What I Learned From Participating In My First Panel

Last Thursday I was invited to Spotify’s San Francisco office to speak on a panel called Switch, Pivot, or Quit Chat hosted by Ahyiana of the Life According To Her Podcast. I was on the panel with the lovely Amy of The Ohio Transplant who also works at Pinterest.


This was my first time participating in a panel as a working adult and it was recorded so I learned quite a bit when I listened back. I didn’t listen to all my answers because I was literally cringing at myself (does anyone else do this?) but I listened to parts of it and I listened back to hear what everyone else said. One of my goals for the year is to have more speaking engagements so I was very excited to be invited to this event and I have another panel later this month so I’m going to take what I learned and apply it there. Here’s what I’m taking with me moving forward.

Be aware of yourself.

I talk a lot and when I say a lot I mean A LOT! My brain also works like a stream of consciousness and I’m the type of person to say exactly what’s on my mind right away in every situation. I know that I was invited to be on a panel but I felt like my answers were too long. The next time I speak on a panel I’ll make sure to take a moment to compose my answer in my head before speaking. I’ll also make sure to let others talk first since I talk so much so that I’m not monopolizing the conversation.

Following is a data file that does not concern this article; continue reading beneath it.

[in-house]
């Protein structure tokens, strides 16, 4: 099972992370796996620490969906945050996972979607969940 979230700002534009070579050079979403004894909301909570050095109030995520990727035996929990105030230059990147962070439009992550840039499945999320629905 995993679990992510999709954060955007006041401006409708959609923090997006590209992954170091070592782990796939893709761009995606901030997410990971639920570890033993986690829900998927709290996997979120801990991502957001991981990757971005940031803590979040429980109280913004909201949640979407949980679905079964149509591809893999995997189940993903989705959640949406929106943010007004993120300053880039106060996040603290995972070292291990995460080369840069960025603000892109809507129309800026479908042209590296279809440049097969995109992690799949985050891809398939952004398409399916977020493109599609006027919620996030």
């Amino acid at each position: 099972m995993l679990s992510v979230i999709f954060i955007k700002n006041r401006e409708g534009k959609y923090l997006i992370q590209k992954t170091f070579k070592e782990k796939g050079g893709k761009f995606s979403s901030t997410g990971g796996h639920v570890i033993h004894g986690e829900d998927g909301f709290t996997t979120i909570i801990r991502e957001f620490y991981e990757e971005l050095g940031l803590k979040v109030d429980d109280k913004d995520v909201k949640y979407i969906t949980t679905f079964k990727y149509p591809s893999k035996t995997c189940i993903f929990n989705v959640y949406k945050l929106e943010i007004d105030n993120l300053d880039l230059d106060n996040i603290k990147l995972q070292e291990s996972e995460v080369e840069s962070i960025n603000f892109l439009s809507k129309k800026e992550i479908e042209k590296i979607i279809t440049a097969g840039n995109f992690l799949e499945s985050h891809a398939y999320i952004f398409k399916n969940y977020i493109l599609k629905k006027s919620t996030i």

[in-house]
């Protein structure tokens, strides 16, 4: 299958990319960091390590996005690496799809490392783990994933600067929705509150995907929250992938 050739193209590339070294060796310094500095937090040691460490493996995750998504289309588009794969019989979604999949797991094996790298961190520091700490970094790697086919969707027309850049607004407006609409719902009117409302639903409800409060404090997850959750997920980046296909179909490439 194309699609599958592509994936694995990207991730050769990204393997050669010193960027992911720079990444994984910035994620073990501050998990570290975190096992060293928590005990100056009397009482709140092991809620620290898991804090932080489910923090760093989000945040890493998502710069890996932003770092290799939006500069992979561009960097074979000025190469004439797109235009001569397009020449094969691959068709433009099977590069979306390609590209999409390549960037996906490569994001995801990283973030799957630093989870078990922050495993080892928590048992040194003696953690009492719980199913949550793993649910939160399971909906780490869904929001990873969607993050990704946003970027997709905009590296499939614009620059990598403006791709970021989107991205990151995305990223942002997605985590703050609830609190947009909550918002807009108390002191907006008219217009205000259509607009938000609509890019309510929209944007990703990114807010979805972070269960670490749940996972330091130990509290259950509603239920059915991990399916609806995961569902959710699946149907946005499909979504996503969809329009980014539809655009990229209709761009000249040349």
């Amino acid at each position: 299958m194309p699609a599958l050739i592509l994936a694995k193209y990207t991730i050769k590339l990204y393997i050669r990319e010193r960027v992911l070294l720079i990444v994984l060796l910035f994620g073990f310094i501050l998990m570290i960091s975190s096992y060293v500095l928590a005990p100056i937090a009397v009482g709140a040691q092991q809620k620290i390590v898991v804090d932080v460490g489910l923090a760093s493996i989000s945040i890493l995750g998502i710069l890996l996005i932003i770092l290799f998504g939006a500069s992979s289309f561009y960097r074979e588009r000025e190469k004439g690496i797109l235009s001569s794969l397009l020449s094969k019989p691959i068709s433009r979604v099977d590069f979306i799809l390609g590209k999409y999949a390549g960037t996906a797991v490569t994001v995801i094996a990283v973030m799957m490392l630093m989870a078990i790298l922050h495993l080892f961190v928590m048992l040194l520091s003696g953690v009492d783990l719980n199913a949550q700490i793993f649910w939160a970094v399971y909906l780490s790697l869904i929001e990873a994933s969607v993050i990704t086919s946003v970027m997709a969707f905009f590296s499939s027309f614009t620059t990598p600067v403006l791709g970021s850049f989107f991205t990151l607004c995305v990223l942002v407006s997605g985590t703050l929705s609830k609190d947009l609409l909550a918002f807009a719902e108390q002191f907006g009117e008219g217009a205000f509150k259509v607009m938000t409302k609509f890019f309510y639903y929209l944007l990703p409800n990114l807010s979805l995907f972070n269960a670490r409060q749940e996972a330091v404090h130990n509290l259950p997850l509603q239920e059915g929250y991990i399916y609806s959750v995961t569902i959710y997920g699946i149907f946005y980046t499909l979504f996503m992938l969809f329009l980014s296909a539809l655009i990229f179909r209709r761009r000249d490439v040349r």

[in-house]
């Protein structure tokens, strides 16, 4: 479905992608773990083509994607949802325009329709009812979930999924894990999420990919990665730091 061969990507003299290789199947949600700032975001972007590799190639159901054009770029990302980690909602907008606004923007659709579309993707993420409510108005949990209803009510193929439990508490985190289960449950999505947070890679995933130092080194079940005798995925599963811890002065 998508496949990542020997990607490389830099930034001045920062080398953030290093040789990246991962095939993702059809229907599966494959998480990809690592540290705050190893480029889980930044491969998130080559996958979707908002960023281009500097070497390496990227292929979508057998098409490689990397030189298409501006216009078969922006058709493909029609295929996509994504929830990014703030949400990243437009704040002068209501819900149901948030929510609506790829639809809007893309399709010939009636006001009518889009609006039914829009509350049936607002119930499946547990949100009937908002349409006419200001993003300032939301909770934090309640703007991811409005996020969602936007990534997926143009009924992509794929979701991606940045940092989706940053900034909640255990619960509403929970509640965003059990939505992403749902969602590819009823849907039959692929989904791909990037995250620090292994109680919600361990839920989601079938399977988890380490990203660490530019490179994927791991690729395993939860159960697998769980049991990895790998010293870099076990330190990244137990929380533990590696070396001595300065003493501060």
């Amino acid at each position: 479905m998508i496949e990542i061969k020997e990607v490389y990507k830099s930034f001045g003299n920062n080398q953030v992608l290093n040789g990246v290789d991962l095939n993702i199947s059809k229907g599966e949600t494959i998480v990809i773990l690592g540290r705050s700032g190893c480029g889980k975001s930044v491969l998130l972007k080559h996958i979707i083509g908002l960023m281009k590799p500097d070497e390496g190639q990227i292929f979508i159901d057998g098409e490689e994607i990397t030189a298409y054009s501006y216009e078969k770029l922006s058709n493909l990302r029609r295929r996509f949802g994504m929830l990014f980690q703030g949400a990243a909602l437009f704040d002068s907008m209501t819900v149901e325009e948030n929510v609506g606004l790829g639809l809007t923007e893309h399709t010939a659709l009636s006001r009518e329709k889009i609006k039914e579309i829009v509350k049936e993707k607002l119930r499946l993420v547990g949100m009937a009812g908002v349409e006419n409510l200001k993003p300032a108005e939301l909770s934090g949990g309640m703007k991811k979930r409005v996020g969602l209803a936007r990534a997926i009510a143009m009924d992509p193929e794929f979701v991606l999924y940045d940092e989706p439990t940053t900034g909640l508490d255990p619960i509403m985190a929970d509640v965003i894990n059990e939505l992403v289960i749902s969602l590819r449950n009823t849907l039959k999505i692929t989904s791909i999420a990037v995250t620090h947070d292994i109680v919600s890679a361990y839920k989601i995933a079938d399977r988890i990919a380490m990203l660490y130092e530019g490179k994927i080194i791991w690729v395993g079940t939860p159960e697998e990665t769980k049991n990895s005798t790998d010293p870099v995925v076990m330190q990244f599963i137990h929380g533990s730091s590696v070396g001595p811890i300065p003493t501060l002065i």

Being too prepared is boring.

I didn’t do a lot to prepare for the panel and I’m really glad about that. Instead of stressing myself out about what I was going to say I got a general idea of what the panel was about and since I have a lot of experience in that area I just went with it. If your answers are too prepared you’ll end up sounding like a robot or like someone who is perfect and since I’m none of those things I want to do my best to stay authentic. That’s not to say you shouldn’t prepare at all but don’t have a script.

You have to be open.

I met a lot of amazing women at the panel. I really think some might become friends. I made an effort to talk to most of the women in attendance after the panel and since I’m really ridiculous we ended up having a lot of fun. It’s so amazing to talk with black and brown women from all walks of life. Everyone had different experiences and a different perspective to add.

When it comes to event planning you gotta be like Nike. 

Sometimes you have to do it. I’ve been so weird about planning events because it seems like such a big undertaking but after talking with Ahyiana I realized it’s not that hard to do. I can’t wait to start planning Brown Girl Bloggers events this summer, fall, and winter.

I would love for y’all to listen to the panel I was on. You can find it on iTunes and Soundcloud. I talk a lot about the future of this community and how I feel about it and I’d love your feedback!

Ps: I am not shy so I wasn’t nervous about being on this panel at all and in general I’m never nervous about speaking in public. If I were giving a keynote speech or speaking on my own I might have been a little more nervous. I don’t really have any advice on how to beat the nerves other than to just do it but if I ever get a bad case of the nerves before speaking I’ll write about it.

Have you ever been on a panel? If so what did you learn?

I'm the Founder & Creative Director of this community. In my spare time I write on my my personal blog and make youtube videos. I also have a podcast called The Creative Millennial where I interview cool women. I love to eat, hate to cook, and shop too much. Join the movement and let me support you!